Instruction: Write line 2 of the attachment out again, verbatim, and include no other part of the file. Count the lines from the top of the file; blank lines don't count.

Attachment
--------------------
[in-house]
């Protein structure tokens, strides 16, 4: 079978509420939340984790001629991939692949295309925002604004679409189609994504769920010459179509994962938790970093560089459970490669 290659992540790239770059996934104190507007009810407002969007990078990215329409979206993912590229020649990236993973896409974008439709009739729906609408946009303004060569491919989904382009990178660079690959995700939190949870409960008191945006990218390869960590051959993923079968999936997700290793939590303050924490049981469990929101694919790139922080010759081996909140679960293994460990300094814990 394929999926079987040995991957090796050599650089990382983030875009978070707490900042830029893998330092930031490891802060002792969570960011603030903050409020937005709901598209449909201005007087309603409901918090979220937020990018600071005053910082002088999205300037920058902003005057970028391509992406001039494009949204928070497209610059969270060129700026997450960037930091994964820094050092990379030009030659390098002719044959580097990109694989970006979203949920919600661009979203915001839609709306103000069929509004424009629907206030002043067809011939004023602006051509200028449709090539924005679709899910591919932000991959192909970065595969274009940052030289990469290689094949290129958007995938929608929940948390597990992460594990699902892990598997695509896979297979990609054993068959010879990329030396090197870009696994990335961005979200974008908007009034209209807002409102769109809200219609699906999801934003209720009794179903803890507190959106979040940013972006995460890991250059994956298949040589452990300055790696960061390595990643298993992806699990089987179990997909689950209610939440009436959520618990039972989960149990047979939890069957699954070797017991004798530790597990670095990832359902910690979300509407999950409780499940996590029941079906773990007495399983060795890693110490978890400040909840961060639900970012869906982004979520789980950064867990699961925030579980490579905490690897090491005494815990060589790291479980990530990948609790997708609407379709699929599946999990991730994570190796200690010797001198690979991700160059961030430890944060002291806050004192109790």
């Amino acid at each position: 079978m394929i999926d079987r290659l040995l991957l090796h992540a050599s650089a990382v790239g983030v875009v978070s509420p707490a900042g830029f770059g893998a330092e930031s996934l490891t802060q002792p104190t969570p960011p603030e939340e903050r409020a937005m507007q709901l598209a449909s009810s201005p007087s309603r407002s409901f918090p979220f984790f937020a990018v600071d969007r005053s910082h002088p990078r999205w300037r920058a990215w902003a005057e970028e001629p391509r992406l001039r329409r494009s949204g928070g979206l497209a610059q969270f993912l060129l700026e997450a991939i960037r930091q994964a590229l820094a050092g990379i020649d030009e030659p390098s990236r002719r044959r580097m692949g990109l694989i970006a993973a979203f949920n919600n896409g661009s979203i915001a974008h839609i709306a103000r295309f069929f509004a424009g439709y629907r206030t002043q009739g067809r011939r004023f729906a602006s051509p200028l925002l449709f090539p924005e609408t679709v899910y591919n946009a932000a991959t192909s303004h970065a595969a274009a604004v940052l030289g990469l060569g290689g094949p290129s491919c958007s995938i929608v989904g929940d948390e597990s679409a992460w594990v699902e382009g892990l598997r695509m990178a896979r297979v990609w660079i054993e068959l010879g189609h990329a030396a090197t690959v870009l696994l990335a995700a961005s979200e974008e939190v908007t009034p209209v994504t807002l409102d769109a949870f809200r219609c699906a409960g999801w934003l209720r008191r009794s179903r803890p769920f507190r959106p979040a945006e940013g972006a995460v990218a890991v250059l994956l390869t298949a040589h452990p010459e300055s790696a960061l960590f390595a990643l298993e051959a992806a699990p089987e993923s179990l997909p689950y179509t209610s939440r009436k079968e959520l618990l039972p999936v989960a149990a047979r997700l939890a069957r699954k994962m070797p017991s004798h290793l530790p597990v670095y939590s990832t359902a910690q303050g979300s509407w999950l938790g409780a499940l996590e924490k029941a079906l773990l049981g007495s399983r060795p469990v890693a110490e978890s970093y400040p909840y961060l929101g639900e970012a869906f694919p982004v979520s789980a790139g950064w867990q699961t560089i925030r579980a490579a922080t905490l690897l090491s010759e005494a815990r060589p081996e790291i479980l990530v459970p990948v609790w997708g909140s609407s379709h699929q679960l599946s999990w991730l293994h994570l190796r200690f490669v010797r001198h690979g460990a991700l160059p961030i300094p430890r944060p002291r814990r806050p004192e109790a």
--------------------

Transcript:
């Protein structure tokens, strides 16, 4: 079978509420939340984790001629991939692949295309925002604004679409189609994504769920010459179509994962938790970093560089459970490669 290659992540790239770059996934104190507007009810407002969007990078990215329409979206993912590229020649990236993973896409974008439709009739729906609408946009303004060569491919989904382009990178660079690959995700939190949870409960008191945006990218390869960590051959993923079968999936997700290793939590303050924490049981469990929101694919790139922080010759081996909140679960293994460990300094814990 394929999926079987040995991957090796050599650089990382983030875009978070707490900042830029893998330092930031490891802060002792969570960011603030903050409020937005709901598209449909201005007087309603409901918090979220937020990018600071005053910082002088999205300037920058902003005057970028391509992406001039494009949204928070497209610059969270060129700026997450960037930091994964820094050092990379030009030659390098002719044959580097990109694989970006979203949920919600661009979203915001839609709306103000069929509004424009629907206030002043067809011939004023602006051509200028449709090539924005679709899910591919932000991959192909970065595969274009940052030289990469290689094949290129958007995938929608929940948390597990992460594990699902892990598997695509896979297979990609054993068959010879990329030396090197870009696994990335961005979200974008908007009034209209807002409102769109809200219609699906999801934003209720009794179903803890507190959106979040940013972006995460890991250059994956298949040589452990300055790696960061390595990643298993992806699990089987179990997909689950209610939440009436959520618990039972989960149990047979939890069957699954070797017991004798530790597990670095990832359902910690979300509407999950409780499940996590029941079906773990007495399983060795890693110490978890400040909840961060639900970012869906982004979520789980950064867990699961925030579980490579905490690897090491005494815990060589790291479980990530990948609790997708609407379709699929599946999990991730994570190796200690010797001198690979991700160059961030430890944060002291806050004192109790």